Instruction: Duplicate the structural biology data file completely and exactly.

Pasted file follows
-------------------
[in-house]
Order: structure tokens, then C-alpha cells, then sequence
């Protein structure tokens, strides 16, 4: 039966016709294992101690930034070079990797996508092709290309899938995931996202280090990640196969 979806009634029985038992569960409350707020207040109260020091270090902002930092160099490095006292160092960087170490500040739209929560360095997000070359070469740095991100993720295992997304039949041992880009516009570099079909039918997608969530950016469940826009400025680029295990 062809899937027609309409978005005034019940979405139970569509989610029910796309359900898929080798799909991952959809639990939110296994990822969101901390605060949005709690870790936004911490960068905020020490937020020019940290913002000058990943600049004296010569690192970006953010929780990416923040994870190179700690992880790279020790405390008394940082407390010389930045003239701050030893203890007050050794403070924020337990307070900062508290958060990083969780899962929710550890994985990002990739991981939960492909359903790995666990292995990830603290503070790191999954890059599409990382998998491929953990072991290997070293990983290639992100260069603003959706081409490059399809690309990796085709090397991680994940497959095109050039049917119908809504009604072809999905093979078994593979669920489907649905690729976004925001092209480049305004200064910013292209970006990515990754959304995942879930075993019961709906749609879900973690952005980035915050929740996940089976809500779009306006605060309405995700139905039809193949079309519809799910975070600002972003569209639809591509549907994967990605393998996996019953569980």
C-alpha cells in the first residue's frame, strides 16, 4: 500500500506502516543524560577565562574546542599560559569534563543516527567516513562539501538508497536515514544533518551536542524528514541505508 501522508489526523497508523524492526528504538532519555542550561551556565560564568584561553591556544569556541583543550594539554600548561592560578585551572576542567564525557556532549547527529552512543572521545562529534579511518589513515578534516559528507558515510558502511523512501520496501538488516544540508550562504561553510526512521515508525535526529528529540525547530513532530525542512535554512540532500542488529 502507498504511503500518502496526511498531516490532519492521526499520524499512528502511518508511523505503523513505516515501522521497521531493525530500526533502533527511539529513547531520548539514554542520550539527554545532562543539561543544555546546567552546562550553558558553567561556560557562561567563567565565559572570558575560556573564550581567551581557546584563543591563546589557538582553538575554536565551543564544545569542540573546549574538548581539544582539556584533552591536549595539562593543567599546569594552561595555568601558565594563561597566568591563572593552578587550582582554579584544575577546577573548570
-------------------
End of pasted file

[in-house]
Order: structure tokens, then C-alpha cells, then sequence
């Protein structure tokens, strides 16, 4: 039966016709294992101690930034070079990797996508092709290309899938995931996202280090990640196969 979806009634029985038992569960409350707020207040109260020091270090902002930092160099490095006292160092960087170490500040739209929560360095997000070359070469740095991100993720295992997304039949041992880009516009570099079909039918997608969530950016469940826009400025680029295990 062809899937027609309409978005005034019940979405139970569509989610029910796309359900898929080798799909991952959809639990939110296994990822969101901390605060949005709690870790936004911490960068905020020490937020020019940290913002000058990943600049004296010569690192970006953010929780990416923040994870190179700690992880790279020790405390008394940082407390010389930045003239701050030893203890007050050794403070924020337990307070900062508290958060990083969780899962929710550890994985990002990739991981939960492909359903790995666990292995990830603290503070790191999954890059599409990382998998491929953990072991290997070293990983290639992100260069603003959706081409490059399809690309990796085709090397991680994940497959095109050039049917119908809504009604072809999905093979078994593979669920489907649905690729976004925001092209480049305004200064910013292209970006990515990754959304995942879930075993019961709906749609879900973690952005980035915050929740996940089976809500779009306006605060309405995700139905039809193949079309519809799910975070600002972003569209639809591509549907994967990605393998996996019953569980």
C-alpha cells in the first residue's frame, strides 16, 4: 500500500506502516543524560577565562574546542599560559569534563543516527567516513562539501538508497536515514544533518551536542524528514541505508 501522508489526523497508523524492526528504538532519555542550561551556565560564568584561553591556544569556541583543550594539554600548561592560578585551572576542567564525557556532549547527529552512543572521545562529534579511518589513515578534516559528507558515510558502511523512501520496501538488516544540508550562504561553510526512521515508525535526529528529540525547530513532530525542512535554512540532500542488529 502507498504511503500518502496526511498531516490532519492521526499520524499512528502511518508511523505503523513505516515501522521497521531493525530500526533502533527511539529513547531520548539514554542520550539527554545532562543539561543544555546546567552546562550553558558553567561556560557562561567563567565565559572570558575560556573564550581567551581557546584563543591563546589557538582553538575554536565551543564544545569542540573546549574538548581539544582539556584533552591536549595539562593543567599546569594552561595555568601558565594563561597566568591563572593552578587550582582554579584544575577546577573548570